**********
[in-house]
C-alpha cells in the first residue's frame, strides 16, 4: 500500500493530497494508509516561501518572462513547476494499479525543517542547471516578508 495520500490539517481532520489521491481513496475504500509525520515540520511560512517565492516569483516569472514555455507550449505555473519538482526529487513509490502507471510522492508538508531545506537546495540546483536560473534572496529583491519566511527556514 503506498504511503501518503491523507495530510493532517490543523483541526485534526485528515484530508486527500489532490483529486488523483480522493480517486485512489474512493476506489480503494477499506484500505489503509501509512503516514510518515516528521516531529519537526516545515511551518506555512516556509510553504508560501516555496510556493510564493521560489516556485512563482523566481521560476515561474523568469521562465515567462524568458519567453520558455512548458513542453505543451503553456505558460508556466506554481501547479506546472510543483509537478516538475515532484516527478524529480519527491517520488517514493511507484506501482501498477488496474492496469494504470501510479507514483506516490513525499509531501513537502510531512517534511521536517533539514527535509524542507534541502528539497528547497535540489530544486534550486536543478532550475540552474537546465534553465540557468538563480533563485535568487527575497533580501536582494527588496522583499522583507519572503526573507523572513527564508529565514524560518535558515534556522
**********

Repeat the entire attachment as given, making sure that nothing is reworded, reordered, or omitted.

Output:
[in-house]
C-alpha cells in the first residue's frame, strides 16, 4: 500500500493530497494508509516561501518572462513547476494499479525543517542547471516578508 495520500490539517481532520489521491481513496475504500509525520515540520511560512517565492516569483516569472514555455507550449505555473519538482526529487513509490502507471510522492508538508531545506537546495540546483536560473534572496529583491519566511527556514 503506498504511503501518503491523507495530510493532517490543523483541526485534526485528515484530508486527500489532490483529486488523483480522493480517486485512489474512493476506489480503494477499506484500505489503509501509512503516514510518515516528521516531529519537526516545515511551518506555512516556509510553504508560501516555496510556493510564493521560489516556485512563482523566481521560476515561474523568469521562465515567462524568458519567453520558455512548458513542453505543451503553456505558460508556466506554481501547479506546472510543483509537478516538475515532484516527478524529480519527491517520488517514493511507484506501482501498477488496474492496469494504470501510479507514483506516490513525499509531501513537502510531512517534511521536517533539514527535509524542507534541502528539497528547497535540489530544486534550486536543478532550475540552474537546465534553465540557468538563480533563485535568487527575497533580501536582494527588496522583499522583507519572503526573507523572513527564508529565514524560518535558515534556522